Like many people now, I work at home but unlike the vast amount of workers that made this change in the last few months I've been doing it for 10 years. As I've read many of the articles about tips for working from home they all seem idealized to the point of non-viability.
Yes it's great to write 1 - 3 things down in a day and focus on those things. At least it's great for a YouTube creator that doesn't have a boss or clients asking for something new every few minutes.
Go find solitude you say, and I try to tell my kids to stay out of my office because it's not dance party time. I say that and then 3-year-old tears come into play and I feel like a terrible father. Or maybe kids are having that dance party in the kitchen and my office below the kitchen is all laughter and thumping feet.
At the same time you hear people saying that it's okay not to be productive. We're in a crazy time that's not normal so if you can't get stuff done, don't sweat it. Totally sounds great, but if I don't get things done for clients I don't get paid and then my kids have to live in a fridge box instead of playing with it as a toy.
I could also tell you to get up early because that works for me, but it doesn't really work for my wife. She would much rather stay up later and sleep in than get up early. Unfortunately for her kids don't really allow that to happen since I'm up working with the sun and someone needs to wrangle the three animals.
So instead of telling you what works for me and you trying in vain to mimic my suggestions let's talk about some overall principles you can use to try and stay focused during your day.
In When, Daniel Pink showed that regardless of whether we're morning people or night people we have the most focus in the few hours after we get up. So my morning starts at 0445 and your morning starts at 1000, either one works as long as we both head to focus on the most important things when we have the most mental capacity.
After those first few hours when we all have the most focus, we have a dip when concentration becomes hard. I use this to answer a few emails and do tasks that require less of me mentally. Then I head out on a walk or a run, or do something that doesn't require a screen in front of me because using screens means you're not taking a break.
Then you have a few hours where you can focus again, but it won't be as good as your initial burst. Use that to focus again. Then end your day with other things that don't require focus and creativity, like clearing through your email pile.
Knowing that when you do things is important you should be doing your best to schedule your tasks the night before. At least in big blocks. I may not know what a particular client has for me, but I do know that their work generally takes a good amount of focus so I schedule it into a time when I should be able to focus.
I like to plan my week on Friday, but even if you can't look that far ahead then plan it the night before. Not in the morning when you're going to be easily distracted into other things, but the night before. That way you give yourself the best chance at getting something done before the day throws it's random crap at you.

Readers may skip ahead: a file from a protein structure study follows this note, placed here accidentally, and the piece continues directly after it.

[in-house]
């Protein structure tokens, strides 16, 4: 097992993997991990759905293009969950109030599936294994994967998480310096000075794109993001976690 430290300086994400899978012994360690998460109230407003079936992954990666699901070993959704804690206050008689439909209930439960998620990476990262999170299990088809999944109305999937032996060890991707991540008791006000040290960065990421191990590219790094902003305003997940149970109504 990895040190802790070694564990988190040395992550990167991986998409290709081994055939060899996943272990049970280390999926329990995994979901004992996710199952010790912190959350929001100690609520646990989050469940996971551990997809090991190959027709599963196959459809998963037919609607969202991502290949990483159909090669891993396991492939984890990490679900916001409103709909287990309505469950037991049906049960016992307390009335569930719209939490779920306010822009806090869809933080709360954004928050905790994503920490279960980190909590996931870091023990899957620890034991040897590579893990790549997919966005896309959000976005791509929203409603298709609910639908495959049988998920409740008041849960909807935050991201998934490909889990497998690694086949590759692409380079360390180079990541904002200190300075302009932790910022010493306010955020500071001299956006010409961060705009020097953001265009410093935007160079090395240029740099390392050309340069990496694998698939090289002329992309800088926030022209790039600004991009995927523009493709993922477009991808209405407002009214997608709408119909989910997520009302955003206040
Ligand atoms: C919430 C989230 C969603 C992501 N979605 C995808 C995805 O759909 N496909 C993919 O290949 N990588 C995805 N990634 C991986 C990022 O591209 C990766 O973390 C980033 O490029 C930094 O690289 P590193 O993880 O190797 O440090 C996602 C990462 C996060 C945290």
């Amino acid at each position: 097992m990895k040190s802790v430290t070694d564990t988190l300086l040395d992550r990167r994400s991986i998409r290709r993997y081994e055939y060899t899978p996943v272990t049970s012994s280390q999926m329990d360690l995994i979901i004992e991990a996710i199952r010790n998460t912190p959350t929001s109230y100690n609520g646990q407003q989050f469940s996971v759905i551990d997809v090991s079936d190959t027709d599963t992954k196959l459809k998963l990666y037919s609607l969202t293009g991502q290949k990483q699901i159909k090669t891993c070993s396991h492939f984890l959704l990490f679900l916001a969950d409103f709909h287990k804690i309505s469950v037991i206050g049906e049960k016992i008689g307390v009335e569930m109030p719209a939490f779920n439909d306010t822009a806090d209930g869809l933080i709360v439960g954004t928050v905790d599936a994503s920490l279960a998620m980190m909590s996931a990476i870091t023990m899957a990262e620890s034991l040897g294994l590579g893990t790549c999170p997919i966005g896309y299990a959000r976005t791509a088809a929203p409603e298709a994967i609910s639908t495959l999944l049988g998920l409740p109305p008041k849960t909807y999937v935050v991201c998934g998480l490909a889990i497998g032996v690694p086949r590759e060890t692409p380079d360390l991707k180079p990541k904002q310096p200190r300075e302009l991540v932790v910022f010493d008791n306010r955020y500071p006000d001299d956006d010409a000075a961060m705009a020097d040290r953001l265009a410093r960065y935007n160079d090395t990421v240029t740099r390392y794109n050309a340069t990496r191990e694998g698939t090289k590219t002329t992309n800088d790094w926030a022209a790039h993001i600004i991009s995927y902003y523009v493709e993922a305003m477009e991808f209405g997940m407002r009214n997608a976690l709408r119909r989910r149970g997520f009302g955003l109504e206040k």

Notifications and alerts are the bane of productiveness. If you're in the most productive hours of your day and you continually have your focus pulled to other things you're wasting lots of brain power to context switching.
I'm super lucky in that none of my work really requires me to be instantly available all the time. Oh sure yesterday a client had an issue with their site and they needed me to look at it right away. They didn't turn to Slack or email, they picked up their phone and called me. I answered, got a report, filed a bug in our system and fixed the problem. Then I got back to the rest of the work I was doing for them without issues.
I run most of my devices without notifications. Since we're all stuck at home right now I even just leave my phone in my office 99% of the time. I'm lucky that I can do that.
If you've got a job, say in support, and need to simply be there to answer emails and then get some work done between support duties, talk to the boss about blocking out a bit of time some days of the week to be productive with the tasks that aren't directly support. You're going to be able to push your other tasks further faster if you get that bit of time to focus right away. Then spend the rest of your day looking at the things that crop up.
All of this is really about creating a context for being productive because context is key. My kid is walking around asking me questions right now which makes it harder to get a full sentence out. In the 20 minutes before she visited I banged out 1000 words but I've struggled through the last 100 for almost 10 minutes because my context changed1.
So take some time and evaluate the context you have around you. What steps can you take within those limits to reduce your distractions and improve your focus? Make those changes so that you can have the most productive work area that's possible.
And for God's sake just lock the doors on the kids because they're distraction machines that are going to break even the best planned day into fragments of unproductiveness. Yes it's fun, but man kids can be the worst. Or maybe steal a parenting tip from me, turn the camera on and record them dancing because kids love that stuff. Then delete it all because you just got 60 minutes of 4K footage of dancing and you have no idea what to do with the 100th hour of dance parties.